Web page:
Aspen Untucked: Less is more … why decluttering and simplifying makes us happier | AspenTimes.com

Aspen Untucked: Less is more … why decluttering and simplifying makes us happier

by Barbara Platts

Woman buried under an untidy cluttered woman wardrobe, clothes and accessories. Woman in high heels needs help from to much shopping. Shopaholic girl.

Do you ever just feel as if you have too many things? Like everything you wear, collect and store has more business taking up residence in a trash can, a fireplace, or at the very least someone else's house?

That's the feeling I've been having as of late when it comes to just about every item in my home. Perhaps it's a quality of fall time, when wardrobes switch from jean shorts, maxi dresses and sandals to long underwear, thick sweaters and snow boots. It's a time when we take stock of all of the things we bought over the summer that we just had to have. The things that will now go in boxes marked "summer clothes" as we sift through storage to pull out the containers labeled "winter gear." However, even though we may be overwhelmed by all of our things, we still get caught up in the fads, ordering more goods to add to our collections of crap. It's a vicious cycle and one that I fully participate in. But recently, I've wondered if there's another way to do it, if a life stuffed full of material possessions isn't the only option.

Enter my latest obsession: minimalism. This is a lifestyle in which people simply choose to live with fewer things. I've heard about this concept over the years, however I actually started paying attention to it recently after watching a documentary on Netflix called "The Minimalists." It follows the story of Joshua Fields Millburn and Ryan Nicodemus, who wrote the book "Everything That Remains" in 2014. Since then, they've written several other books, created a website, a podcast and a documentary about their way of living, which is essentially adhering to the statement that less is more.

When I started "The Minimalists" documentary, I was quite certain it would bother me and that I would vehemently disagree with Nicodemus and Millburn's style of living. I was surprised to find myself downright smitten with their message. They weren't pushing anything on anyone, they were just telling their stories. Both had worked high-paying corporate jobs that enabled them to buy whatever they wanted and live where they wished. They thought they had made it because, well, what they had is basically our society's definition of success. But neither were particularly happy. They thought buying more would make things better, but material possessions only left them with more of a burden. When they stripped those things away and only the necessities remained, they were so much happier.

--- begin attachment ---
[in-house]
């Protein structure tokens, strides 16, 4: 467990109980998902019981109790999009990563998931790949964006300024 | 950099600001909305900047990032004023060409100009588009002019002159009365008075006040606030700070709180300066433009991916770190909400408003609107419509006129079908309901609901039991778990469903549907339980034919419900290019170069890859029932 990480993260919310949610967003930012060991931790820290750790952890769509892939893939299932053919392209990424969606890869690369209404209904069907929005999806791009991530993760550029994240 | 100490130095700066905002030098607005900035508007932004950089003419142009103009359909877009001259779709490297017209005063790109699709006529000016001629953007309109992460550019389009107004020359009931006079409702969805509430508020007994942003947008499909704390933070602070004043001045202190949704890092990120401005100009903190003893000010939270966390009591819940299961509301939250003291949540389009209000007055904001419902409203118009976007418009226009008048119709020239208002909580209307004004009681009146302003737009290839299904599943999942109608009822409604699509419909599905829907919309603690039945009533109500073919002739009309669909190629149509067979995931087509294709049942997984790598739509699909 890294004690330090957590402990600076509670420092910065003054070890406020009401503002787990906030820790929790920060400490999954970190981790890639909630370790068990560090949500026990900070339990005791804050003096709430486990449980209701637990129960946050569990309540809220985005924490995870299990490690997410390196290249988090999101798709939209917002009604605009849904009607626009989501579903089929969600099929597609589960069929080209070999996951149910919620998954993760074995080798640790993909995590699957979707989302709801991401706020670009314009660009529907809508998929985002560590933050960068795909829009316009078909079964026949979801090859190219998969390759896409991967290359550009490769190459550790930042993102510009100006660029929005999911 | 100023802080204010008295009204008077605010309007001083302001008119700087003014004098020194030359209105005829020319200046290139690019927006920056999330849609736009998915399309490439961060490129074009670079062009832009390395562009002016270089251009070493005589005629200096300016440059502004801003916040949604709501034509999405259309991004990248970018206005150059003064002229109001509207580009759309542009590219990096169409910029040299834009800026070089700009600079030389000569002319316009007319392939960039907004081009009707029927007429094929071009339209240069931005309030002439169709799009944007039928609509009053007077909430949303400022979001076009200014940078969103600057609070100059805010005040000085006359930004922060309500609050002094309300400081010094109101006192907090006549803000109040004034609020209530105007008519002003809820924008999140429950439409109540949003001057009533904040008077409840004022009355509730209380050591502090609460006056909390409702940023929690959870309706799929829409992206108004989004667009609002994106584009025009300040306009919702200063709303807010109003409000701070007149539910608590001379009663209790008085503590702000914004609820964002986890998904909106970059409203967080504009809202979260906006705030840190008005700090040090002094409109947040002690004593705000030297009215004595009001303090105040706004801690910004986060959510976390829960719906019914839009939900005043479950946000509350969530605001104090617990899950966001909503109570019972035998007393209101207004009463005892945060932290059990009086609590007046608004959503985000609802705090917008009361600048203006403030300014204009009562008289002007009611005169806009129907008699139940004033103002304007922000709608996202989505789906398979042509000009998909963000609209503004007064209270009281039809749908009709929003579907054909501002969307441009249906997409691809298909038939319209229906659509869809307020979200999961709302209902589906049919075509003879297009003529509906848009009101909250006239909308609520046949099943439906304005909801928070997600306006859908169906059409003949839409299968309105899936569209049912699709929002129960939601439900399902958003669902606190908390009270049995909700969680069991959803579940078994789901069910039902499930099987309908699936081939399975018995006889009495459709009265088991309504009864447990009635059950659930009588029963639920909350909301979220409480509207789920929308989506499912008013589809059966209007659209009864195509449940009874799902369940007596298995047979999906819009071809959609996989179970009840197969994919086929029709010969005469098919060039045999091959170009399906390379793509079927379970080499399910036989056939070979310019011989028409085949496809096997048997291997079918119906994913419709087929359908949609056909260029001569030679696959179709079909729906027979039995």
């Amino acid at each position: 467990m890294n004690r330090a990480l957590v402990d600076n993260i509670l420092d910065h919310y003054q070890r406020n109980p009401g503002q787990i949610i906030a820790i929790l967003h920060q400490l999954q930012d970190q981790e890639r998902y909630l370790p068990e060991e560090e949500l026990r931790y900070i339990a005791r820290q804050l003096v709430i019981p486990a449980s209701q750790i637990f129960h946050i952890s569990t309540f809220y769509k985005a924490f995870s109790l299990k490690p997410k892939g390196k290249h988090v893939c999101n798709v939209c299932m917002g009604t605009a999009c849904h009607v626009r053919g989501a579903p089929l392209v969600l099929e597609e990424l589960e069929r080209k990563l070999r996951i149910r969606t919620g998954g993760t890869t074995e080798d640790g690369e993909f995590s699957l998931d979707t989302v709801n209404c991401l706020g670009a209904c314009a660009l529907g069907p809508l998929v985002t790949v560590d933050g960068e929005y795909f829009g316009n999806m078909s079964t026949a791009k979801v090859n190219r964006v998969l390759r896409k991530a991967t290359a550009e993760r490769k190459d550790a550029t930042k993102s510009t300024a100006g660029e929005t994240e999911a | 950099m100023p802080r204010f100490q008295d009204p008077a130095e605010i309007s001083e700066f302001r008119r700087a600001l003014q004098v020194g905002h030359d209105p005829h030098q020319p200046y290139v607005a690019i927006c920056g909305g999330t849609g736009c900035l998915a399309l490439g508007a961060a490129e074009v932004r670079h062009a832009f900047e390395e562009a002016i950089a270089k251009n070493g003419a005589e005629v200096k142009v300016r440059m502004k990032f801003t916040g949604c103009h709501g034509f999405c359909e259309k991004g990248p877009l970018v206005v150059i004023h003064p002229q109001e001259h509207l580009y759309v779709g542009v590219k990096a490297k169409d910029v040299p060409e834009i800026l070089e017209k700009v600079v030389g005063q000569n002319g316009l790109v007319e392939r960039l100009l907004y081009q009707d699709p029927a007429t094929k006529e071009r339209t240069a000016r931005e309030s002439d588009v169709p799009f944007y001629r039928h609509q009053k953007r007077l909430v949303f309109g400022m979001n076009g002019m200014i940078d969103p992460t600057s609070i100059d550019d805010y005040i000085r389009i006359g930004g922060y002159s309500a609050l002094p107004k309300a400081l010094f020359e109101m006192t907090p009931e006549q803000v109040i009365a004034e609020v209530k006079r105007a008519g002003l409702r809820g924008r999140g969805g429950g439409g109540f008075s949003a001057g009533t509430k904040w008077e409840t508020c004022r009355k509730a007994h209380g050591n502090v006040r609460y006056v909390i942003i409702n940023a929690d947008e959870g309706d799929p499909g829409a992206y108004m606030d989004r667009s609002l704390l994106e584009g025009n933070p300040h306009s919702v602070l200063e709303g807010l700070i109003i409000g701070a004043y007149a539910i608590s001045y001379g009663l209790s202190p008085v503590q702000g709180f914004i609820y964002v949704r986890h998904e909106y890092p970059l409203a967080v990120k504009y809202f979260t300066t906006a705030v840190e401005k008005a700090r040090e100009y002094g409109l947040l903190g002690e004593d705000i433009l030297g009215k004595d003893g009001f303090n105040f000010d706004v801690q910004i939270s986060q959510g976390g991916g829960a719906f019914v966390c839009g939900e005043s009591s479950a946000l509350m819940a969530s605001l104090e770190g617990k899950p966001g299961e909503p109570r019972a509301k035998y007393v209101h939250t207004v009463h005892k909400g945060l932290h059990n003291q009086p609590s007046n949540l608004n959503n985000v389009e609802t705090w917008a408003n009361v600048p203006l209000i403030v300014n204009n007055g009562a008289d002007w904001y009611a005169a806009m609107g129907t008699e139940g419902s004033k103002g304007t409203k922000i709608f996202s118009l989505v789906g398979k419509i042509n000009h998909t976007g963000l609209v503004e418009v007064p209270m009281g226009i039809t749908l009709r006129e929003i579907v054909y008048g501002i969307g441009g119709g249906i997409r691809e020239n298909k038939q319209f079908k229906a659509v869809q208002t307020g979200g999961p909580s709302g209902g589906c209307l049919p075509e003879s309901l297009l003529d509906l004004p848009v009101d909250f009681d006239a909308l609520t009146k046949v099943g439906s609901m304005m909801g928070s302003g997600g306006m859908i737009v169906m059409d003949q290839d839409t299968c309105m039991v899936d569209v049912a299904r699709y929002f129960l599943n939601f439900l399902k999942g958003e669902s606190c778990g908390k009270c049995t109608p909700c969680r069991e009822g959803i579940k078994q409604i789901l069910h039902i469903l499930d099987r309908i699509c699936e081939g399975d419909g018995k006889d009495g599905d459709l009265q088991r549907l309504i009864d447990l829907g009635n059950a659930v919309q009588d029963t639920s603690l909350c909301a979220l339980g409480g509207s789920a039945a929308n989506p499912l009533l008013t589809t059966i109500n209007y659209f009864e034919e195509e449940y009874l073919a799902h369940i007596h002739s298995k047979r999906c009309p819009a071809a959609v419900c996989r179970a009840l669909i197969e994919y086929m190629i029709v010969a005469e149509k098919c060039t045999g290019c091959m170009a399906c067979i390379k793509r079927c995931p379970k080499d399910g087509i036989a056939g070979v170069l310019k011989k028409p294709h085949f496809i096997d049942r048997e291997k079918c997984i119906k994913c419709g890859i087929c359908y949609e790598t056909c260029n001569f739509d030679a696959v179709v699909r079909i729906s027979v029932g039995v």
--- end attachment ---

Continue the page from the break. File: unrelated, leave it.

Turns out that this happiness feeling they both had, and still have today, can be directly equated to having less s—. Psychologist Jennifer Baumgartner wrote a piece a while back for Psychology Today on why holding onto things can be damaging. Basically, it's due to the reason we hold onto it. We're projecting memories and experiences onto many of the items we decide to keep around, but that projection isn't even authentic.

"What we fail to recognize is that we are the embodiment of our experience," she wrote.

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Not only do we use objects to store our memories, Baumgartner said they also act as a distraction so we don't have to deal with deeper issues we may be dealing with.

This point hit home for me. I love to keep all kinds of things from friends and family I have lost, but what I've had to learn over the years is that the people I care about don't live in these things. They live in the memories and feelings I have of them. Keeping a shirt or a hat won't keep them alive, but remembering them does.

Even the less important things that clutter our lives — such as perfume samples, beer koozies, bumper stickers, etc. — aren't doing us any mental favors. When we have clutter in the way, it's difficult to enjoy daily tasks in life, according to wellness advocate and healthy home designer Darcey Rojas.

I find this to be a very important point and one that I often forget. If I have a cluttered kitchen, I'm less likely to want to cook, which is something I typically love to do. If my closet is full of junk that I don't want to wear, then simple things like getting dressed in the morning become the most aggravating challenges. I can see that it's a similar challenge for my boyfriend, who I share a closet with. I'm the one who puts away our clothes, but when I'm in a hurry I shove things aside to deal with later. They often end up in cloth bags, which annoys him to no end. Because of my tendency to store things in this manner, we often find items like a Camelback or flashlight buried in a bag on our shoe shelf or in our underwear drawer. Suddenly, fun hobbies like going camping are no longer enjoyable, they become a chore, and when one of your favorite activities becomes that stressful due to material possessions, it's time for a change. At least, that's the resolution I've reached.

I'm still only in the beginning of my decluttering journey. I have a long way to go, and there are still many a cloth bag lying around, but I take steps to work on it every day. I'm not sure if I will ever be entirely minimalistic like Nicodemus and Millburn — I'm certain my shoe fetish wouldn't allow for that — but working to simplify through decluttering is a main priority. That, plus burning all of the cloth bags in our house.

Barbara Platts would like to make it clear that she still dreams of a walk-in closet filled with beautiful clothes, purses and shoes. Reach her at bplatts.000@gmail.com or on Twitter @BarbaraPlatts.

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